As to global warming, Antarctica has been the coldest since 1957, when recording first began in the Geophysical Year. Big increase in ice as well. Meanwhile volcanoes are popping off, and in the cycles which span centuries, not sound bites, am reminded of flamboyant sunsets and cold after Krakatoa, and the Year without Summer, when Mt.Tambora blew.
As we head into lower sunlight and overcast of winter, our traditional flu season, recall that Vitamin-D Insufficiency seems to be the keystone to immune system resiliency. This was noted early on in the pandemic. Ample plasma Vit-D levels never checked into hospital; those with meager Vit-D were unlikely to ever depart on their own two feet.
Loved Ones & Lemmings
15 Oct. 2021
In my teens we lived in divided Germany. Some of my classmates were E. German Refugees who spoke Russian amongst themselves, and at our Christmas Pageant, performed Slavic dances, the squat and kick sort.
I found them intriguing. Their families had fled, after lives under Swastika and the USSR's Hammer and Sickle. Courage in evidence, my goodness yes, but the kids gave off frissons of terror they'd known. They seemed to have adapted by becoming obedient and colorless, almost cement-gray.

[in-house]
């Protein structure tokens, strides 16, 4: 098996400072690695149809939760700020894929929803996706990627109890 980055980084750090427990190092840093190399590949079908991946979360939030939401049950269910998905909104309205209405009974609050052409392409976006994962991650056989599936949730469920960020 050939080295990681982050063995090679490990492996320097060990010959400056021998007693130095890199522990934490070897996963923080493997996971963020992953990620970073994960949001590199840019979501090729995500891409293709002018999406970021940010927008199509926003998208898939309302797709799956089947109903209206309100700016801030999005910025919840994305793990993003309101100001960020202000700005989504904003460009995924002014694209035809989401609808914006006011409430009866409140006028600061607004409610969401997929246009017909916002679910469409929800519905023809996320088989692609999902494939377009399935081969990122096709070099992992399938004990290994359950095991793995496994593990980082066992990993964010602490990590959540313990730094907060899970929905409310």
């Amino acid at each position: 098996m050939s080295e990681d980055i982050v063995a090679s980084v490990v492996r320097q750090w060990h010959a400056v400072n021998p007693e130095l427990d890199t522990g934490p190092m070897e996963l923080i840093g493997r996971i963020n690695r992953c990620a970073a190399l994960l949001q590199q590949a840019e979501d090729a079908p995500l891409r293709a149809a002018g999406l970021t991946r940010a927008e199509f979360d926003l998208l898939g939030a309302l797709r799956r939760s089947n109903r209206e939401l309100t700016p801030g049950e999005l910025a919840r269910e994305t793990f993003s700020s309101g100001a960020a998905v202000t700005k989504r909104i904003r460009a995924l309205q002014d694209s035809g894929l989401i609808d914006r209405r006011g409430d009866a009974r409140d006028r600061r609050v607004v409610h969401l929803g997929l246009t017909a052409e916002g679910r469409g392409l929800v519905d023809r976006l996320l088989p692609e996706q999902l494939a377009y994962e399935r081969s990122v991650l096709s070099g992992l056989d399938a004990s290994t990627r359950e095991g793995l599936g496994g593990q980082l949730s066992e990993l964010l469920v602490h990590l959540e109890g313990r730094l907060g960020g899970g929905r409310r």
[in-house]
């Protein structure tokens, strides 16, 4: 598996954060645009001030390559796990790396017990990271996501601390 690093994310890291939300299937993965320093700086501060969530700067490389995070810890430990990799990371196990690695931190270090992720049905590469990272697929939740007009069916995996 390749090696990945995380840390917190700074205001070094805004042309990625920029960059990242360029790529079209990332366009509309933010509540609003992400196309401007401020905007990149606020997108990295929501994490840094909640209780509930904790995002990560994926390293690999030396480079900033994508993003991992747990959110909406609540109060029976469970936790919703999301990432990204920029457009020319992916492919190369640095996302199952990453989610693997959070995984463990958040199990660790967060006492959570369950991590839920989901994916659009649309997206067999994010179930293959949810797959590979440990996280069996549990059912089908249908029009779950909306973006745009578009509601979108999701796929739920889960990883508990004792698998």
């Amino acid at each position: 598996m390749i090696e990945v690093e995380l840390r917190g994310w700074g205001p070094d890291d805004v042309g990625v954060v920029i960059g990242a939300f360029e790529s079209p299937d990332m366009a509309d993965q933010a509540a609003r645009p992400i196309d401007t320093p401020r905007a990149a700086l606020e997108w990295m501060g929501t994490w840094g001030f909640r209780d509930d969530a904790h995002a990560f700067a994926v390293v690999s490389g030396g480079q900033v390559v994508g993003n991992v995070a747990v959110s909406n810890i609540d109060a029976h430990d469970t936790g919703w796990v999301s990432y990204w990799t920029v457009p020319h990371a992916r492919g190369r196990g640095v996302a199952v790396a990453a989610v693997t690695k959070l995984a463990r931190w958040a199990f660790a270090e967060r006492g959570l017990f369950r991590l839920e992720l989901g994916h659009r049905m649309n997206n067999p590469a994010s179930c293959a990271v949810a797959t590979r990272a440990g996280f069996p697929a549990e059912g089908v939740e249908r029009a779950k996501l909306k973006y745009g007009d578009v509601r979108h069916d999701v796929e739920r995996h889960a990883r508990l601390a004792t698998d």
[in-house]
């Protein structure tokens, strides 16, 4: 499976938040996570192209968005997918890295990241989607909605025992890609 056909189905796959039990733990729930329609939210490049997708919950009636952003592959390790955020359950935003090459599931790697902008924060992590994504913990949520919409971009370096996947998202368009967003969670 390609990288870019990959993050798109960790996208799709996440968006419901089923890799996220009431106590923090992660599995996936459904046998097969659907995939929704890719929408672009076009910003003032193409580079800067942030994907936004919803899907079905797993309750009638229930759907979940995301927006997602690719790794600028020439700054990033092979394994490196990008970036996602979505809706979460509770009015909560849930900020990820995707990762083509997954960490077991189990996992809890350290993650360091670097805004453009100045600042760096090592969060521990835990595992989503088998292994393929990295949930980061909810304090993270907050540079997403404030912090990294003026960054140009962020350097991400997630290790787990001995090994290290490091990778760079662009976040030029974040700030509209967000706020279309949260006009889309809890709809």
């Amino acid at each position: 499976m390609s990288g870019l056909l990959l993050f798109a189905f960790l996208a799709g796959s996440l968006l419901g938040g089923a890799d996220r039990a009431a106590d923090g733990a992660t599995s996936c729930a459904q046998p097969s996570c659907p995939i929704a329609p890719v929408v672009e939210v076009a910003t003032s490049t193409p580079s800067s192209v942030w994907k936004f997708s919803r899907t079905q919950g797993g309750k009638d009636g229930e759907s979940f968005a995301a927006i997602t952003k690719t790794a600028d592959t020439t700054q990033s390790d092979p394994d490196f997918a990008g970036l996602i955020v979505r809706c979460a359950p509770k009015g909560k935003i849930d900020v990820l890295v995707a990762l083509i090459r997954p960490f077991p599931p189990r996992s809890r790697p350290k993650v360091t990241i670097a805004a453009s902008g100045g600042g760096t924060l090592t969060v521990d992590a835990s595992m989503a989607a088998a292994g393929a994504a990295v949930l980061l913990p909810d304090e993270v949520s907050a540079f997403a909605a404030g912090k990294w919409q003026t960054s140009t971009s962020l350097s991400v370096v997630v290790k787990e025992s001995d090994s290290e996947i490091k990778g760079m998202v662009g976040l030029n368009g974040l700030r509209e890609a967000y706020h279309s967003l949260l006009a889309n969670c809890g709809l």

In this time frame my Naval Officer dad, that's USN, took me on a jaunt, or so I'd imagined. He surprised me by arriving for the drive in full dress uniform. I'd figured on a hike, maybe lunch at an inn? Well, not exactly.
He took me to the East German border, to a scene out of a 1930's noir film. It was snowy, overcast and cold. Organizing me to stand to the side and slightly behind him, away from the machine gun goon in the watchtower, he settled in.
Pater stood at ease but very much with full attention on the soldier manning the gun, pointed in our direction. About all I could manage was my breathing... I stopped hyperventilating.
Then Popilein spoke to me, though not looking at me, and morphed the dismal setting to gold. He taught me about the Founding Fathers and the Revolutionary War. By hardscrabble grit and guerilla warfare, they defeated the Superpower of the era. But at monstrous hazard to themselves, their families and all they held dear.
They risked everything for freedom, as had my classmates' families.
With regret, I have been reminded of the Stasi since the onslaught of global lockdowns, fear-induction and now, mandate violations of the Nuremberg Code.
Initially I woke in the night grieving as friends and family acquiesced to those profiteering from vaccine patents, meanwhile blocking access to inexpensive meds of short effective protocol.
People I hold in high esteem, and know to be intelligent let themselves be herded by pathological liars. It's still going on.
No need to belabor the toxins in the shots; we're living them. As immune systems go auto-immune, some will enter the rite of passage of dying, by stroke, cardiac arrest, organ failure, paralysis, cancers and whatnot.
Godspeed to us all and good journey as we learn, by doing.
Pet Food, New